Pioneer also has jumped into the recording game this year with the introduction of the Pioneer ND-DVR100 dash camera. The unit automatically begins recording when fired up onto its included 8GB microSD card. The unit automatically deletes the oldest files to make room for the newest files so the customer will never ‘run out’ of tape just when they need the recording the most. There is a G-sensor onboard that detects impact-based incidents (such as a collision while in motion or a bump while parked). Those video files are locked and stored in an Event folder to prevent being overwritten and to provide later access to the video.
The video clips can be viewed directly on the camera’s display - a huge plus, especially if you are trying to persuade an officer writing a police report of your side of the story without relying on hearsay. We like the wide-aperture lens that provides high-quality recordings and still photos in daylight and low light. Why would a customer ever need still photos? If there were an accident you can accurately document the damage to both vehicles easily - right alongside the video footage to make documenting the case easy and have all files in one place. The 27.5 fps frame rate was specifically chosen to accurately capture LED traffic lights, which often operate at 60Hz – especially helpful in the case of a traffic signal related video. In addition to recording HD video, the ND-DVR100 has the capability to capture still images so that in the event of an accident, the driver can detach the camera and take detailed photos from outside the vehicle. The unit also mounts unobtrusively adjacent to the rearview mirror. The unit can run on its own rechargeable Lithium-Ion battery, but installer knows how easy it is to run an unobtrusive wire for power and ground to the unit. The unit just began sipping with a suggested retail price of $150.
Metra Electronics also introduced DVR camera solutions, but one of the most interesting for a custom installation is from the iBeam line. The Front and Rear HD Night Vision DVR System TE-IFD captures video in both directions. There is a built-in g-force sensor to detect collisions which will then lock and protect that data from being overwritten. The customer can connect the unit to their smartphone using Wi-Fi on the smartphone app to watch a live recording of the vehicle’s surroundings. A motion sensor monitors activity while the vehicle is parked. If desired, the feed can also be connected to a monitor inside the vehicle. The system includes IR LED bar mounts for behind the rear license plate to improve visibility for nighttime recording. Metra allowed the TE-IFT to install seamlessly to any vehicle while maintaining an OEM factory look.
Also in the mix in the portable segment is Garmin, with the Dash Cam 65W. It sets itself apart by offering an extra-wide field of view good for monitoring cross traffic. There are red light and speed camera alerts based on a GPS-based database. The unit can be controlled by voice by saying “OK Garmin” to mark a recording in case something went down. A fun feature is the Travelapse, that will allow you to view your trip condensed without any video editing. It is pretty cool for anyone who wants to post expeditions on social media in ‘fast-forward.’ The customer can wirelessly transmit the video to a smartphone using the build-in Wi-Fi connection.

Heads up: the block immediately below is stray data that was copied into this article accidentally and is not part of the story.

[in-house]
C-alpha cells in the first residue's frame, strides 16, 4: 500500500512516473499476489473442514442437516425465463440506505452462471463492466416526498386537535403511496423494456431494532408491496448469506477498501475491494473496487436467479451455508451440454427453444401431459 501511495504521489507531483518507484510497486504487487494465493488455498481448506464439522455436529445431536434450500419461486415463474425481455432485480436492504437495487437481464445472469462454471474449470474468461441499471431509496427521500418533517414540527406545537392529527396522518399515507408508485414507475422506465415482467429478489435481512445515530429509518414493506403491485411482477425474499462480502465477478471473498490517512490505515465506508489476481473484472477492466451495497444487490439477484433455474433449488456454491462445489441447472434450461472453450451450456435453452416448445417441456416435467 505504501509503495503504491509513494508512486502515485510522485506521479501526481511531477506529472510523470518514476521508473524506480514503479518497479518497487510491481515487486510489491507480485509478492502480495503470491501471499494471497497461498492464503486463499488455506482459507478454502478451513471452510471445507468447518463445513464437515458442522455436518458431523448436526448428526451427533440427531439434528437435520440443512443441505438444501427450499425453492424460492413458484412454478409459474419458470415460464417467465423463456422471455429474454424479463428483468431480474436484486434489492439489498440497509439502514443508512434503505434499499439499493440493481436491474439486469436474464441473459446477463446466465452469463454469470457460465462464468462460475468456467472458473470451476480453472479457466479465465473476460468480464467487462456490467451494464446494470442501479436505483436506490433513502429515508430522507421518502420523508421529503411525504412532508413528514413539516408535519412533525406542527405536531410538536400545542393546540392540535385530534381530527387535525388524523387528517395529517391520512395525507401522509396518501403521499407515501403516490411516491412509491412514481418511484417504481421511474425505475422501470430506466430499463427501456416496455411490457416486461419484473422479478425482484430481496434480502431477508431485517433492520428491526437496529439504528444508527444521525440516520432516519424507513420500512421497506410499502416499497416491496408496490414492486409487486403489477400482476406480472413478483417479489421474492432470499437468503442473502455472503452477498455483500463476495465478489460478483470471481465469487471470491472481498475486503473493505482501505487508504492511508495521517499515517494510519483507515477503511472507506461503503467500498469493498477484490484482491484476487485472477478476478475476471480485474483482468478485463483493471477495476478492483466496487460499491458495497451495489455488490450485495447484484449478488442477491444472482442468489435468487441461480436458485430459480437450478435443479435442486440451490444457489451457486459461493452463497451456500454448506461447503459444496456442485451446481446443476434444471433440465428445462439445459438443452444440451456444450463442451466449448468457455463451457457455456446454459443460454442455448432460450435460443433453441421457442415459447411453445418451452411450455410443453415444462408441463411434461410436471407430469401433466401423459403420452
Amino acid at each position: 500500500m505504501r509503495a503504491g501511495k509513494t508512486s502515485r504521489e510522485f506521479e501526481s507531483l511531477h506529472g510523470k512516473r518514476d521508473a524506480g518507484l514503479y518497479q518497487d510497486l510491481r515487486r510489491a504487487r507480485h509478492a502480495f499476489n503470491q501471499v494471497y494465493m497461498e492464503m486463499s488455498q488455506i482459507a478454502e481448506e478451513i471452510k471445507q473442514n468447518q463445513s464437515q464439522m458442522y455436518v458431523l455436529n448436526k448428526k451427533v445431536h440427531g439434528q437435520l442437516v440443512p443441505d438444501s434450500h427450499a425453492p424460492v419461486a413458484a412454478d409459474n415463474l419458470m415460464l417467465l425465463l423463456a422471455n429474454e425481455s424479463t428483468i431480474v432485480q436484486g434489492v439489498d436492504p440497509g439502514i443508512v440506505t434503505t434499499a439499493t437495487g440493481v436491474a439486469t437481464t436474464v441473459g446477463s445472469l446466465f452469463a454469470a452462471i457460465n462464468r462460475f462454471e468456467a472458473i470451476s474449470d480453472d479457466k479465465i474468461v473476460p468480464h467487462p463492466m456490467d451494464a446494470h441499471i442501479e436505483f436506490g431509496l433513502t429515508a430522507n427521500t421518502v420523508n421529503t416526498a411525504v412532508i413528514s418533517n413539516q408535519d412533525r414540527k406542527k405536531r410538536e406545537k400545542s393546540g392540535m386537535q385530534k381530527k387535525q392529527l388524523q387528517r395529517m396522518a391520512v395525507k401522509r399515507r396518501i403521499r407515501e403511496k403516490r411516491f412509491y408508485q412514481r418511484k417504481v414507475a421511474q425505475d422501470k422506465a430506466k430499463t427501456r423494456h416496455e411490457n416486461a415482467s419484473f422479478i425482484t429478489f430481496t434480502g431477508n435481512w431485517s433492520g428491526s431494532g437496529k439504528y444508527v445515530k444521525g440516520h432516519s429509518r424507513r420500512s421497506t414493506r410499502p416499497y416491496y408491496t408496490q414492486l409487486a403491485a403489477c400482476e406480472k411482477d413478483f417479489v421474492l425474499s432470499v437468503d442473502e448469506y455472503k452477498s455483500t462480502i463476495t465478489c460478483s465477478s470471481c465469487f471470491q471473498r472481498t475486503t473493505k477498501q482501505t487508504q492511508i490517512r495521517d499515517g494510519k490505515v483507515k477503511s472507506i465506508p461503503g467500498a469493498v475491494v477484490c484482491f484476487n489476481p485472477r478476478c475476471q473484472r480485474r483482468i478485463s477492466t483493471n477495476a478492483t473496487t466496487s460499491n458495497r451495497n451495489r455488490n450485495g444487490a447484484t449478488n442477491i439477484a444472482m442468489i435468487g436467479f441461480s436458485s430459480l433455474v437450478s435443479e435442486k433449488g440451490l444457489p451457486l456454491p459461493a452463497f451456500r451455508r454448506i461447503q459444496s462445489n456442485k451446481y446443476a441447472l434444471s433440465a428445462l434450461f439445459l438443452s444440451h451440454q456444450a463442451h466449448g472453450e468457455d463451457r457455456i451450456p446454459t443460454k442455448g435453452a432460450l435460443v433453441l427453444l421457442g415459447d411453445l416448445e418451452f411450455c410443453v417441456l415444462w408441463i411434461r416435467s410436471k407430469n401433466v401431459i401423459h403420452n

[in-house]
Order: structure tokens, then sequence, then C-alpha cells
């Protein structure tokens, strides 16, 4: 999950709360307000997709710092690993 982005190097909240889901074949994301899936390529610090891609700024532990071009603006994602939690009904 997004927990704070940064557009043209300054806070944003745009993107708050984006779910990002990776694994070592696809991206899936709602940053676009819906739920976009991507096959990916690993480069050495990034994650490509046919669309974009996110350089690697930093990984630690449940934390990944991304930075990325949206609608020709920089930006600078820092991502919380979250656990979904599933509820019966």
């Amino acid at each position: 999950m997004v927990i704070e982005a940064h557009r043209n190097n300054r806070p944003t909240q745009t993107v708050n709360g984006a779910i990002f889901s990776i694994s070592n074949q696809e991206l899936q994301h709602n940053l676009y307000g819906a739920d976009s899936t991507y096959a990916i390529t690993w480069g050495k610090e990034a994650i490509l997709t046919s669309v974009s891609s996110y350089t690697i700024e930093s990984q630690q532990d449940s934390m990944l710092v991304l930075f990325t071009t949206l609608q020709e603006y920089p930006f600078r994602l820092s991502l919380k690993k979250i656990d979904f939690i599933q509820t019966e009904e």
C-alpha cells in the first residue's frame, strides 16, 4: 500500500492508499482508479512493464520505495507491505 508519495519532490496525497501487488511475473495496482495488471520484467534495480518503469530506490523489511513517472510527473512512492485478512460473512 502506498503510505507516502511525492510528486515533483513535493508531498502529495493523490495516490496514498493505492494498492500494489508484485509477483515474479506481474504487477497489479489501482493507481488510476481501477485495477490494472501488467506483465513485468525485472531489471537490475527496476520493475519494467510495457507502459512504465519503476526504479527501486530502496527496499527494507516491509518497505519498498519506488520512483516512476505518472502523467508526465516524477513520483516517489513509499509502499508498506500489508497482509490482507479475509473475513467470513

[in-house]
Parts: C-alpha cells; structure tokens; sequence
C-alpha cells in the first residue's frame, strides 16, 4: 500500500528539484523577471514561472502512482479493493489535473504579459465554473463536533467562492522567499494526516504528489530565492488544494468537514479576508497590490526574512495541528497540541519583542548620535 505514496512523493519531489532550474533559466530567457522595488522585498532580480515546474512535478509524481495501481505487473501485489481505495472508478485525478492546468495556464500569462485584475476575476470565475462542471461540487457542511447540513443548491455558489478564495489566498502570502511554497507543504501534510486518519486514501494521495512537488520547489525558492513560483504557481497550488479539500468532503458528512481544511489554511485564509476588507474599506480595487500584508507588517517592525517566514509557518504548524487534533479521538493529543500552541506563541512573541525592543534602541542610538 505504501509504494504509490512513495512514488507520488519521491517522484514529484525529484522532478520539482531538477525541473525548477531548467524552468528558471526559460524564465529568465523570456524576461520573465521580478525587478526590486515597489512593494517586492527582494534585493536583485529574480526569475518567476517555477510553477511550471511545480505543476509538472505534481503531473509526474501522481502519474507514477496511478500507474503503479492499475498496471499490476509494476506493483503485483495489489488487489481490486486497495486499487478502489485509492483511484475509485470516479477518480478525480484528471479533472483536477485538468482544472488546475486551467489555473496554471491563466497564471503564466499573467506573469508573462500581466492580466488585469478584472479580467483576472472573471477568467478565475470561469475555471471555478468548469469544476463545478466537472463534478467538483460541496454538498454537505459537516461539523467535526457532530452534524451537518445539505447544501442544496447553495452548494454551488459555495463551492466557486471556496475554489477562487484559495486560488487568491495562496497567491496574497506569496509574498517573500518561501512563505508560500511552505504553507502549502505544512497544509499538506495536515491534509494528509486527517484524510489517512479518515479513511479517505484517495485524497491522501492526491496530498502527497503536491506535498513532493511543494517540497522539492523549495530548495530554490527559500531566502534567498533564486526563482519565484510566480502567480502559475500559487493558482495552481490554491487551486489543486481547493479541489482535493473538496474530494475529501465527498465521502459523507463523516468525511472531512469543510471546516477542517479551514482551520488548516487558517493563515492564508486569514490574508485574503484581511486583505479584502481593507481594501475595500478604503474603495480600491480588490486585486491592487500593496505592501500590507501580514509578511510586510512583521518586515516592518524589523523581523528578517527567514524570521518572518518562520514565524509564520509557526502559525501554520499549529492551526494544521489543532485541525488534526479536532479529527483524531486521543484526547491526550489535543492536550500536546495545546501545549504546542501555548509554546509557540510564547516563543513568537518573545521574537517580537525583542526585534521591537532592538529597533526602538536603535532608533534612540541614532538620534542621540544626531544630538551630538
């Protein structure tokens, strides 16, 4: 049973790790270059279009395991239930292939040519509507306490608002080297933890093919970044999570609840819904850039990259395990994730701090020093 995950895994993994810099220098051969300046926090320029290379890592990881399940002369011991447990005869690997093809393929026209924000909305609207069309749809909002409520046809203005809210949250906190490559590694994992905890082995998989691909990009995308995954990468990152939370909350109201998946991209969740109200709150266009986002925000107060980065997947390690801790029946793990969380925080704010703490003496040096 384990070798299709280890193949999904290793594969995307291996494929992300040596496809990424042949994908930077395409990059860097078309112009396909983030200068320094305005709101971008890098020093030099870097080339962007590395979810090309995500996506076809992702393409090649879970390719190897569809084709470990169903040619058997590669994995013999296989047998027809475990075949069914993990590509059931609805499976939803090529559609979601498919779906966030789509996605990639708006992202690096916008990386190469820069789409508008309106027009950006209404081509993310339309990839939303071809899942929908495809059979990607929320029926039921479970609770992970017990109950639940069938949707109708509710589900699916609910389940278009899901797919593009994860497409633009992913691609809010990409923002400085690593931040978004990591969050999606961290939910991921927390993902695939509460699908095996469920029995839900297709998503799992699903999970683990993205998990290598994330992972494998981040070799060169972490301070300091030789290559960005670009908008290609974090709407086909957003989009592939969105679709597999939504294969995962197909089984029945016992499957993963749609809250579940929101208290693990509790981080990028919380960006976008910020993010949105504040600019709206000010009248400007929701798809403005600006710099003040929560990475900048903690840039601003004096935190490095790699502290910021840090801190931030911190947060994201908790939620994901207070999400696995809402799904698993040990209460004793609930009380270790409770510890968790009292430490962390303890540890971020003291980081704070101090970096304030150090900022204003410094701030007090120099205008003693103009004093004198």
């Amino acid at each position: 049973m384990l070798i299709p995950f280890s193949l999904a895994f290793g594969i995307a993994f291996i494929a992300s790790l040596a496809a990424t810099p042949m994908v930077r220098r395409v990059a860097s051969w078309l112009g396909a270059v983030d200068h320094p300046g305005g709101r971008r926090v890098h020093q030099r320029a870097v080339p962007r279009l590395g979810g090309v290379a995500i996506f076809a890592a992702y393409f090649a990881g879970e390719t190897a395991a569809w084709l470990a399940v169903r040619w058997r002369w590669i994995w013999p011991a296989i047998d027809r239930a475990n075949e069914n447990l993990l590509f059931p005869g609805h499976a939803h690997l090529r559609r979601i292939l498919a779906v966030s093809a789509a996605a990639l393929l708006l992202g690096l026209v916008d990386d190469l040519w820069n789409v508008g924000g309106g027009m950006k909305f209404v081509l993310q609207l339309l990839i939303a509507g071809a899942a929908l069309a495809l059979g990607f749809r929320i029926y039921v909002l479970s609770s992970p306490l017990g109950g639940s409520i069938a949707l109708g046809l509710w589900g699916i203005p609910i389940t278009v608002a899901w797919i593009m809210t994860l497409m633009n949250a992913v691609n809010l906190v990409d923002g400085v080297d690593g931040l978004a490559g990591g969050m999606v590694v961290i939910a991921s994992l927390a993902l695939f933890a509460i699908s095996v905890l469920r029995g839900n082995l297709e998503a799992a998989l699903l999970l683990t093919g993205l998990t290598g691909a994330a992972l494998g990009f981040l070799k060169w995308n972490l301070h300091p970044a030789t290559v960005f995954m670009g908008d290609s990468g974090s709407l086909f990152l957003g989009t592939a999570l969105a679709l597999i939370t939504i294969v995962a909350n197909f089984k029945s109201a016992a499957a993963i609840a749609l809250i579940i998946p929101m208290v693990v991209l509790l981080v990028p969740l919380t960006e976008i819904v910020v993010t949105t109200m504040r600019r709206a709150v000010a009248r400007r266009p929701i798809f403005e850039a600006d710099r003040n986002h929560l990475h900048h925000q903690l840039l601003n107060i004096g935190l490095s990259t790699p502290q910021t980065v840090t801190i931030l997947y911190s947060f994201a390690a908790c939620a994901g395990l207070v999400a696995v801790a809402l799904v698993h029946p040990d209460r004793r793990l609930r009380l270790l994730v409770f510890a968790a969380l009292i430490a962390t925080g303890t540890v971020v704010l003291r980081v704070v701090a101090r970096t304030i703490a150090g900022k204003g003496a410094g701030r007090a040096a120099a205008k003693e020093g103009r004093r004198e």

Newcomer Owl is trying the Apple approach. Voice commands allow you to save footage from the unit to your smartphone via a 4G connection with a service fee. The unit was designed by a team of seasoned entrepreneurs hailing from Apple, Microsoft and Dropcam. When driving, dual-facing cameras protect Owl users, capturing what happens on the road, both inside and outside of the car. When parked, Owl secures the vehicle with sensors that automatically alert the driver via the Owl Cam app. The app lets users see and use HD video evidence of everything from break-ins to mystery parking lot dings. Andy Hodge, Owl CEO, noted, “Cars need video security – badly. No matter how you look at it, whether in terms of dollars or physical damage or emotional harm caused, the car is a place where a lot happens. We built the Owl Car Cam to help people feel safer with a device that’s super easy to install and use every day. And with the Owl Car Cam, you’ll catch all the amazing, fun life moments that happen in your car, too.”
The dashcam market continues to grow. As of now, there are very few solutions coming from the OEMs. The few exceptions are set up for performance monitoring - such as PDR Performance Data Recorder on the Corvette that allows users to check out how they did on the track, but not necessarily allow them to play back accident or vandalism footage.
This is the time when the aftermarket can capitalize by beating the OEMs to the punch when it comes to integrating quality dashcams into the vehicle.